MIDWOOD, Brooklyn (PIX11) — Passing a national assault weapons ban is what 60 mayors nationwide, led by New York City Mayor Eric Adams, have as a top priority, they said in a letter released on Thursday.

Mayor Adams also convened the mayors in a virtual news conference on Thursday to talk about the letter they all signed to House Speaker Mike Johnson calling for a vote on a ban. Mayor Adams also said that a rise in hate crimes in New York is part of the reason he’s pushing for this legislation.

There is no known threat of an armed bias crime attack in the city, but the mayor said that every effort to control weapons can help ensure that none happens.

In Central Brooklyn on Thursday, one group that responds to crimes said that it’s seeing a more intense environment when it comes to hate crimes.

“We’re getting tremendous calls on that,” said Toby Shacalo, a patrol coordinator for the Flatbush Shomrim Safety Patrol. “Suspicious people, suspicious packages, hate crime related, and we’re just there, to protect the community.”

He said that Shomrim’s round-the-clock volunteer patrols have been able to keep a tight lid on things in Flatbush, Marine Park, and Midwood, the Central Brooklyn neighborhoods they patrol.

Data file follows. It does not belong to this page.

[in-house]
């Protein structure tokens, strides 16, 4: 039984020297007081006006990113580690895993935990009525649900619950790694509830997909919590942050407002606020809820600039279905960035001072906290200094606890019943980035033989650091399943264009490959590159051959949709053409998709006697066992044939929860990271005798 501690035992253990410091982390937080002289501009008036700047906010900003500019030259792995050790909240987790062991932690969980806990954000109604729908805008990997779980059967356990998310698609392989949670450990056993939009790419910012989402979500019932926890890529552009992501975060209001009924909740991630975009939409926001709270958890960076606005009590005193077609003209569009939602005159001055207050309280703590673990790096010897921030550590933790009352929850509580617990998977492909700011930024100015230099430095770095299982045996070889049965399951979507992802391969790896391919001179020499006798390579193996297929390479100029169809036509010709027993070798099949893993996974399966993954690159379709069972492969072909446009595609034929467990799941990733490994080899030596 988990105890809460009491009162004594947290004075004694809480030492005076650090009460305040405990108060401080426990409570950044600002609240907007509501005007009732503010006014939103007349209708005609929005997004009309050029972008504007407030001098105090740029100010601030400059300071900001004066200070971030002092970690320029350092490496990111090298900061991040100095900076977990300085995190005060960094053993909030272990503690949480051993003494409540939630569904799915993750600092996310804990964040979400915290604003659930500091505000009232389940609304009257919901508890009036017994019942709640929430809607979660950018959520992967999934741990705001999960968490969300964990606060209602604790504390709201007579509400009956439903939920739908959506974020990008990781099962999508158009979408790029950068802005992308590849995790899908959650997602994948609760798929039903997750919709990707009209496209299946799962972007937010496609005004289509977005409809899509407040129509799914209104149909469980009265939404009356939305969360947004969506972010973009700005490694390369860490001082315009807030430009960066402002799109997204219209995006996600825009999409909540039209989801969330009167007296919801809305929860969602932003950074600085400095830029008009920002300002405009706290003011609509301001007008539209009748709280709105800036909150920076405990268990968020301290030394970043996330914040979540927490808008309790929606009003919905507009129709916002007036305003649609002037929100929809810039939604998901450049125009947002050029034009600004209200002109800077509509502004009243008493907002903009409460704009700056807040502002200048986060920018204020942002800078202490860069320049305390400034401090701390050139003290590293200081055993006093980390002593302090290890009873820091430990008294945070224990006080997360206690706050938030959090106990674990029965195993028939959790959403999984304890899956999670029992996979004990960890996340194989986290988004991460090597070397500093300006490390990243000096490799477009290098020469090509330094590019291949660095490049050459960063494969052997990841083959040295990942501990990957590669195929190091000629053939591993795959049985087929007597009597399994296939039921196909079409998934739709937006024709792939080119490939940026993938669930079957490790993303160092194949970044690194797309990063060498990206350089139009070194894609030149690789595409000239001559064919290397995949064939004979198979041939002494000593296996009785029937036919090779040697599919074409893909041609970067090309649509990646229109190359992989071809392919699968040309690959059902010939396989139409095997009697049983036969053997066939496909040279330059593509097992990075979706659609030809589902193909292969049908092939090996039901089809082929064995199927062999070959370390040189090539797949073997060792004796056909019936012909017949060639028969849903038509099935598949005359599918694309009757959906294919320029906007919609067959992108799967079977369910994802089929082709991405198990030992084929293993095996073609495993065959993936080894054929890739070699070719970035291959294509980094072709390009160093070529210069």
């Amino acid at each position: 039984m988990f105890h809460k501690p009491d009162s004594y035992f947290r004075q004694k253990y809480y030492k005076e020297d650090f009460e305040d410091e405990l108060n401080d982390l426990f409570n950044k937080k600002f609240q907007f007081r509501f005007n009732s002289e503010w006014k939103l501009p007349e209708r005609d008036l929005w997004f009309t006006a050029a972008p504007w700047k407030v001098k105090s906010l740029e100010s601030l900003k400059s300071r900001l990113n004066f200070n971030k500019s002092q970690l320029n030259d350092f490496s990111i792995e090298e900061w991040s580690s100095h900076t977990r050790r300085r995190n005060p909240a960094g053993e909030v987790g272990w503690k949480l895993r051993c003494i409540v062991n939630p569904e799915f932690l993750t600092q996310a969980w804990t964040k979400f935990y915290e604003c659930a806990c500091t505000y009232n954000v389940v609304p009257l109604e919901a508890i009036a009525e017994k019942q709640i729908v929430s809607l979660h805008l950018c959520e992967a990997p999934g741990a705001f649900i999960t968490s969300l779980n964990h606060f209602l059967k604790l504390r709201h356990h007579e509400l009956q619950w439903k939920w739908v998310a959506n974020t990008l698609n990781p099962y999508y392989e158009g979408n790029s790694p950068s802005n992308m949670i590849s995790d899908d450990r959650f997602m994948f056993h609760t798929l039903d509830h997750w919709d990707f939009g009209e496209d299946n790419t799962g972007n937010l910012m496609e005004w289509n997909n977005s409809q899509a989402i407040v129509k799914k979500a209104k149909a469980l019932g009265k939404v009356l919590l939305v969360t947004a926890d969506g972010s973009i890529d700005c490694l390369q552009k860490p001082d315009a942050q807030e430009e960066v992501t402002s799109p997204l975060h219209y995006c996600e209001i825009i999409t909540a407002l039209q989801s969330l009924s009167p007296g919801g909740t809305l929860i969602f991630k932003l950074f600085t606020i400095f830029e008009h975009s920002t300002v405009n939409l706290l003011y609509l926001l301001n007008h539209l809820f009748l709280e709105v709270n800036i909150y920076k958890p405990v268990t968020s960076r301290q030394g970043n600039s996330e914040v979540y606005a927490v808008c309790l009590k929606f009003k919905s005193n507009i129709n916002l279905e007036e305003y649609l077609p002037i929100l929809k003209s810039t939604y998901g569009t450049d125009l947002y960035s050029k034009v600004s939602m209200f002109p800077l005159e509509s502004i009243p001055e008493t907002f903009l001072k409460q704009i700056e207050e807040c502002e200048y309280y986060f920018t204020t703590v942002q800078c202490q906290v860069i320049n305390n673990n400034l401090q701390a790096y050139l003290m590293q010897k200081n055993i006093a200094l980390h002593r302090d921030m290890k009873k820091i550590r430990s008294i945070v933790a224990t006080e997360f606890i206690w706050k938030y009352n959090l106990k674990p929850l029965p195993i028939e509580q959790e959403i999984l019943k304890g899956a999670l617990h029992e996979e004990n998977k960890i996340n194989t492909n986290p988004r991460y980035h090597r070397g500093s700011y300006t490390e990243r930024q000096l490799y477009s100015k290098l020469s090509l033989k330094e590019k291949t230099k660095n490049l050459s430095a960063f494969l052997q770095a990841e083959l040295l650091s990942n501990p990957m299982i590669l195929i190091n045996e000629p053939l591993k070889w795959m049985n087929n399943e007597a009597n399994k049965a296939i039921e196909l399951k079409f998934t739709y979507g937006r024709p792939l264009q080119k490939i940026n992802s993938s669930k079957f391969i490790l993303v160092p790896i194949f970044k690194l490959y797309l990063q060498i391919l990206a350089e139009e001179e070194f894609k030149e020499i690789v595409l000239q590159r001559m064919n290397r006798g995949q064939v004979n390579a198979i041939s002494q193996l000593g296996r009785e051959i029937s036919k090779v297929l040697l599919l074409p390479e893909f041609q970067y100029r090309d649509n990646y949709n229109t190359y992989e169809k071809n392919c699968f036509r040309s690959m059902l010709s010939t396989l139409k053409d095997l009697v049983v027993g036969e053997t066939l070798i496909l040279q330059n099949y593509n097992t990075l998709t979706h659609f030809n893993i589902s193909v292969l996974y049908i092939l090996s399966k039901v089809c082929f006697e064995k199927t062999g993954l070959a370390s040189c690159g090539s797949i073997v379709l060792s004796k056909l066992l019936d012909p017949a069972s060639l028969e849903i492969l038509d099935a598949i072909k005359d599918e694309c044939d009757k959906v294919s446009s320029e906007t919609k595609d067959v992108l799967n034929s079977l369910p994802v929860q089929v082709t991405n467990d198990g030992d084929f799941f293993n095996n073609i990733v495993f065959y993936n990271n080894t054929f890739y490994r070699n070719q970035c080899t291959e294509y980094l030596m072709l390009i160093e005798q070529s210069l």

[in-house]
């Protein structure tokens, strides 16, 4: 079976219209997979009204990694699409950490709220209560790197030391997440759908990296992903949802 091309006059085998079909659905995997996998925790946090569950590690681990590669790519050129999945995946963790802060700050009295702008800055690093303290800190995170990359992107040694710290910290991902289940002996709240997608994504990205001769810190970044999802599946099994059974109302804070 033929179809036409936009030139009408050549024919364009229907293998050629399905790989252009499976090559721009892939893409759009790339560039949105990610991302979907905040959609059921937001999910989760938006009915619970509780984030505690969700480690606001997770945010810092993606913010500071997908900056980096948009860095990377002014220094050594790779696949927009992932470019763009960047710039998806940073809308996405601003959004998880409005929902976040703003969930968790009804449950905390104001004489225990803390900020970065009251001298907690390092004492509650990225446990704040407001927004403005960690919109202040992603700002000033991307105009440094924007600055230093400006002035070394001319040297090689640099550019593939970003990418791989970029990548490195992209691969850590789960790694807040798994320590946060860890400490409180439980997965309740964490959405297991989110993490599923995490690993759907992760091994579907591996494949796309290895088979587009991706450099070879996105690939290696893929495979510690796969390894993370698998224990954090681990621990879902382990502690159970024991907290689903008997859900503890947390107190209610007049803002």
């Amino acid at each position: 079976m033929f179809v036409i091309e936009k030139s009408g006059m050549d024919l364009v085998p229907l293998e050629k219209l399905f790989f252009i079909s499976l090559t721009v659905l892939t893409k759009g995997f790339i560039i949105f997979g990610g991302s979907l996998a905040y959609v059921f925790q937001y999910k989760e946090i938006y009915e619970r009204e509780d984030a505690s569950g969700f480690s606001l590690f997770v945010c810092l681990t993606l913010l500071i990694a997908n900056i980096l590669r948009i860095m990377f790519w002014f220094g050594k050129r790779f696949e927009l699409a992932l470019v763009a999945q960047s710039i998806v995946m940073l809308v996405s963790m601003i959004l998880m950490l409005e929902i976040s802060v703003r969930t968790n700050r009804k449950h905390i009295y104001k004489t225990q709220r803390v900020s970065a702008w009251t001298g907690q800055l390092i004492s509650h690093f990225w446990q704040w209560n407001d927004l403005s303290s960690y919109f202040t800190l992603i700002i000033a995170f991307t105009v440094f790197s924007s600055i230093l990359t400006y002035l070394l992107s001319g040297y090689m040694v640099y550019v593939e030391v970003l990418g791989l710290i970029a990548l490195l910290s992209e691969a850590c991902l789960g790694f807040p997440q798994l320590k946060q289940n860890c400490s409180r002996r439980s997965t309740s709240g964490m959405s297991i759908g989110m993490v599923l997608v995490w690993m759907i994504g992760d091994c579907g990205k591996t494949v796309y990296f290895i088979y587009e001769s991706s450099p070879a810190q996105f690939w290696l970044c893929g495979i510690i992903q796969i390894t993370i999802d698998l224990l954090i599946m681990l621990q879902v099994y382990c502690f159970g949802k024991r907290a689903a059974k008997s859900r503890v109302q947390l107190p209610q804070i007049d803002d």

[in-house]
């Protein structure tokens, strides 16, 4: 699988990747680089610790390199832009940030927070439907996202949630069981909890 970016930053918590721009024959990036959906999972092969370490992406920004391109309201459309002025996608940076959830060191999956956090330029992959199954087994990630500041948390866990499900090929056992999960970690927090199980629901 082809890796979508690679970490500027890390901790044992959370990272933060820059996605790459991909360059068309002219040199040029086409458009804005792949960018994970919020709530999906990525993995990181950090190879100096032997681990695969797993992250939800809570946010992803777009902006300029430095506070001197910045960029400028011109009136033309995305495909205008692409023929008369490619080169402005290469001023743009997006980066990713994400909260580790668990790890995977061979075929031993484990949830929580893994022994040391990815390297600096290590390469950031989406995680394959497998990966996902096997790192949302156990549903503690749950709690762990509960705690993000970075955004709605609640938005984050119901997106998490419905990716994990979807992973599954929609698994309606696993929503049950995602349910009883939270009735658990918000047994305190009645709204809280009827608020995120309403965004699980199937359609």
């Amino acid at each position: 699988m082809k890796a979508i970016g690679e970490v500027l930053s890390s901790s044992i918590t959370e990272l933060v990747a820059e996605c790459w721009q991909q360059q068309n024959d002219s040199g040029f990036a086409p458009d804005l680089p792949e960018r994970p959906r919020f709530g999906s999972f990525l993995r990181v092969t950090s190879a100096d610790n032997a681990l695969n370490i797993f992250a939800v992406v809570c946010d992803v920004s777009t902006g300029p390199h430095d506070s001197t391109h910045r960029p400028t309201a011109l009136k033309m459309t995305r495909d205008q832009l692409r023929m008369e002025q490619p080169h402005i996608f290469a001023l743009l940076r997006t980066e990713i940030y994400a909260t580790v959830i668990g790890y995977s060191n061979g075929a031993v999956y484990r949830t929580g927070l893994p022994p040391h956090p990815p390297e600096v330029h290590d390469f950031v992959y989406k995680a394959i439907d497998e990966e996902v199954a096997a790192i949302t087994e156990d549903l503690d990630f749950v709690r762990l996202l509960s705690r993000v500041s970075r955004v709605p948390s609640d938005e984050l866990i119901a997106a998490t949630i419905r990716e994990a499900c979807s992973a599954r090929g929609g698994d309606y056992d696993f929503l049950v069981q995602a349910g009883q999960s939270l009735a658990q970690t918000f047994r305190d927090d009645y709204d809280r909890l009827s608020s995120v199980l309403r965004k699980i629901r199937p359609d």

Part of keeping threats minimized in an increasingly tense environment, said Mayor Adams, was the effort he was leading with his fellow mayors.

In his own city, said Mayor Adams, “We’re seeing an increase in hate crimes.”

Even without a known armed threat, the mayor said, proactive measures have to be taken to help to ensure that one doesn’t happen.

“When you allow someone with mental health, mental illness to have access to these assault rifles,” Adams said at a virtual news conference, “it can create a great deal of danger.”

The group of mayors called on Speaker Johnson to put an assault weapons ban to a vote, now that he’s installed as speaker, following a three-week period of Congress not having one. A ban passed in the previous Congress by a vote of 217- 213.

They mayors said that they’re convinced a new one would pass with more support in both the House and the Senate and become the law of the land.

Meanwhile, the mayor said, he’s “extremely concerned” over hate crime statistics that tell a picture of an intensifying situation.

Hate crimes overall, according to the NYPD, rose to 101 in October of this year, up from 45 for the same month last year — a 124 percent increase.

Leading those numbers were anti-Jewish incidents. There were 69 last month, up from 22 in October 2022. That’s a 214 percent jump.

On the street, that translates into entities like the Flatbush Shomrim Safety Patrol being very busy for their entire shifts. Their heightened activity continues to work, according to the Thursday afternoon patrol coordinator.

“We’re exhausted,” Toby Shacalo said, “But guess what? We have to be there for the community. We’re here to protect and to serve.”